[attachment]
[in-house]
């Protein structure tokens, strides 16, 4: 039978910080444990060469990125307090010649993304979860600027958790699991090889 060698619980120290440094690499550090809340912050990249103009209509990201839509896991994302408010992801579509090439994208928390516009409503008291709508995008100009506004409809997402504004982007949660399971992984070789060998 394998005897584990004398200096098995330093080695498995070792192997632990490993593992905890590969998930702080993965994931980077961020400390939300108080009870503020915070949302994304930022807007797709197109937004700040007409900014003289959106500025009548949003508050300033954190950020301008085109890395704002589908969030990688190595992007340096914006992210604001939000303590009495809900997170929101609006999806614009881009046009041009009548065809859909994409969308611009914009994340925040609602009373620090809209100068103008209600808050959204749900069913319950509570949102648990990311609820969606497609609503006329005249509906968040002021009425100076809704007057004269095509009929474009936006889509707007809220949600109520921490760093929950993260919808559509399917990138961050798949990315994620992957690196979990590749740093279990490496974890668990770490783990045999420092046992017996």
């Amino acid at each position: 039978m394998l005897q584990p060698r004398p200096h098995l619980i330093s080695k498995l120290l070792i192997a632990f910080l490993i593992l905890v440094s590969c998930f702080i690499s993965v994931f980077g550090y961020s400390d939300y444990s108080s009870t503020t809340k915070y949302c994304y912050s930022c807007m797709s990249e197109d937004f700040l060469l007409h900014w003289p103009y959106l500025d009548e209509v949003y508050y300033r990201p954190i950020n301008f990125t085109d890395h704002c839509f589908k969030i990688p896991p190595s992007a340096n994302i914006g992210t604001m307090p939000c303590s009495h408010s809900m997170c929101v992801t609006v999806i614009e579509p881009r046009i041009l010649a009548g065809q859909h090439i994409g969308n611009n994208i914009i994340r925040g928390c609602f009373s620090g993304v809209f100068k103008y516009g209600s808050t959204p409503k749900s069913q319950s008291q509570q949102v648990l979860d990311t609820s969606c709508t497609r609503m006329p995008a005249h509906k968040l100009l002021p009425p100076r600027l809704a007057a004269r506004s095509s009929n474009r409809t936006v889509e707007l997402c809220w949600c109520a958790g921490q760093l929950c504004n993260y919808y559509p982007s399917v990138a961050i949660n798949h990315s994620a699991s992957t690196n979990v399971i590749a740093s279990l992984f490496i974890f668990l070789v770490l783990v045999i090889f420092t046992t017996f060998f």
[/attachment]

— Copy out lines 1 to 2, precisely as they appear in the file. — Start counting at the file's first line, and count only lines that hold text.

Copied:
[in-house]
């Protein structure tokens, strides 16, 4: 039978910080444990060469990125307090010649993304979860600027958790699991090889 060698619980120290440094690499550090809340912050990249103009209509990201839509896991994302408010992801579509090439994208928390516009409503008291709508995008100009506004409809997402504004982007949660399971992984070789060998 394998005897584990004398200096098995330093080695498995070792192997632990490993593992905890590969998930702080993965994931980077961020400390939300108080009870503020915070949302994304930022807007797709197109937004700040007409900014003289959106500025009548949003508050300033954190950020301008085109890395704002589908969030990688190595992007340096914006992210604001939000303590009495809900997170929101609006999806614009881009046009041009009548065809859909994409969308611009914009994340925040609602009373620090809209100068103008209600808050959204749900069913319950509570949102648990990311609820969606497609609503006329005249509906968040002021009425100076809704007057004269095509009929474009936006889509707007809220949600109520921490760093929950993260919808559509399917990138961050798949990315994620992957690196979990590749740093279990490496974890668990770490783990045999420092046992017996």